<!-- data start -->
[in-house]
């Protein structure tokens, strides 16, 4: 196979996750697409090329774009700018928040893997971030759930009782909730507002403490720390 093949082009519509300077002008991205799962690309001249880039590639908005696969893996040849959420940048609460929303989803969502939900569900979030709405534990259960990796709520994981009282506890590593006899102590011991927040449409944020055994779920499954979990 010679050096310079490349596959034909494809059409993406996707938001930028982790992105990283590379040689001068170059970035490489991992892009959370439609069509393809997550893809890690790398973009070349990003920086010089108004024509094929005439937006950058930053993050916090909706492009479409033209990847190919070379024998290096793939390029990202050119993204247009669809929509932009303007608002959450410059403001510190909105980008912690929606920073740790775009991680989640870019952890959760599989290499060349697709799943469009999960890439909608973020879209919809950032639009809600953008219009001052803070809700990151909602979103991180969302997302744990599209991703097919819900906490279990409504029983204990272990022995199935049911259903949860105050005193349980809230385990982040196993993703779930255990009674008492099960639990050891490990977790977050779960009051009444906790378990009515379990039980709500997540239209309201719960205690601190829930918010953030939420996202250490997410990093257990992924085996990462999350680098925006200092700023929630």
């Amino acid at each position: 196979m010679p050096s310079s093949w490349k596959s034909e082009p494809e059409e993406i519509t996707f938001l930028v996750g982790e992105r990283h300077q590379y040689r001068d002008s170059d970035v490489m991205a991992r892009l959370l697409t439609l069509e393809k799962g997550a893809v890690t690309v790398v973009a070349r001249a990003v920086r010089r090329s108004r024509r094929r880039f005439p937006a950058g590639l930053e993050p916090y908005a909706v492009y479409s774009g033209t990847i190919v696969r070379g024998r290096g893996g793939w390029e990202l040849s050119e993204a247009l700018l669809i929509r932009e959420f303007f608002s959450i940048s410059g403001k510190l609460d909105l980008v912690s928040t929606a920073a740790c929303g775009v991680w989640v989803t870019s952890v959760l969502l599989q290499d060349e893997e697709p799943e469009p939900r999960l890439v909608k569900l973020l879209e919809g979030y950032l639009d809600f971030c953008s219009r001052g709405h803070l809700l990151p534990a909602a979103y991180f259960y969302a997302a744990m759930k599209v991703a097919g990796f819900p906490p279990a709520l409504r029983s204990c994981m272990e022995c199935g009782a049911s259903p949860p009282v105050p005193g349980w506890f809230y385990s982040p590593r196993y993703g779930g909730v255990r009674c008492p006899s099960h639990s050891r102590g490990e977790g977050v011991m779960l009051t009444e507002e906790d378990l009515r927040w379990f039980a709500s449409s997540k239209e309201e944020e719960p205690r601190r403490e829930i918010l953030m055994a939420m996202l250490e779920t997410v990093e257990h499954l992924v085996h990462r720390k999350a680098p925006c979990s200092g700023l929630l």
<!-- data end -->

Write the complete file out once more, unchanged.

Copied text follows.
[in-house]
């Protein structure tokens, strides 16, 4: 196979996750697409090329774009700018928040893997971030759930009782909730507002403490720390 093949082009519509300077002008991205799962690309001249880039590639908005696969893996040849959420940048609460929303989803969502939900569900979030709405534990259960990796709520994981009282506890590593006899102590011991927040449409944020055994779920499954979990 010679050096310079490349596959034909494809059409993406996707938001930028982790992105990283590379040689001068170059970035490489991992892009959370439609069509393809997550893809890690790398973009070349990003920086010089108004024509094929005439937006950058930053993050916090909706492009479409033209990847190919070379024998290096793939390029990202050119993204247009669809929509932009303007608002959450410059403001510190909105980008912690929606920073740790775009991680989640870019952890959760599989290499060349697709799943469009999960890439909608973020879209919809950032639009809600953008219009001052803070809700990151909602979103991180969302997302744990599209991703097919819900906490279990409504029983204990272990022995199935049911259903949860105050005193349980809230385990982040196993993703779930255990009674008492099960639990050891490990977790977050779960009051009444906790378990009515379990039980709500997540239209309201719960205690601190829930918010953030939420996202250490997410990093257990992924085996990462999350680098925006200092700023929630």
């Amino acid at each position: 196979m010679p050096s310079s093949w490349k596959s034909e082009p494809e059409e993406i519509t996707f938001l930028v996750g982790e992105r990283h300077q590379y040689r001068d002008s170059d970035v490489m991205a991992r892009l959370l697409t439609l069509e393809k799962g997550a893809v890690t690309v790398v973009a070349r001249a990003v920086r010089r090329s108004r024509r094929r880039f005439p937006a950058g590639l930053e993050p916090y908005a909706v492009y479409s774009g033209t990847i190919v696969r070379g024998r290096g893996g793939w390029e990202l040849s050119e993204a247009l700018l669809i929509r932009e959420f303007f608002s959450i940048s410059g403001k510190l609460d909105l980008v912690s928040t929606a920073a740790c929303g775009v991680w989640v989803t870019s952890v959760l969502l599989q290499d060349e893997e697709p799943e469009p939900r999960l890439v909608k569900l973020l879209e919809g979030y950032l639009d809600f971030c953008s219009r001052g709405h803070l809700l990151p534990a909602a979103y991180f259960y969302a997302a744990m759930k599209v991703a097919g990796f819900p906490p279990a709520l409504r029983s204990c994981m272990e022995c199935g009782a049911s259903p949860p009282v105050p005193g349980w506890f809230y385990s982040p590593r196993y993703g779930g909730v255990r009674c008492p006899s099960h639990s050891r102590g490990e977790g977050v011991m779960l009051t009444e507002e906790d378990l009515r927040w379990f039980a709500s449409s997540k239209e309201e944020e719960p205690r601190r403490e829930i918010l953030m055994a939420m996202l250490e779920t997410v990093e257990h499954l992924v085996h990462r720390k999350a680098p925006c979990s200092g700023l929630l």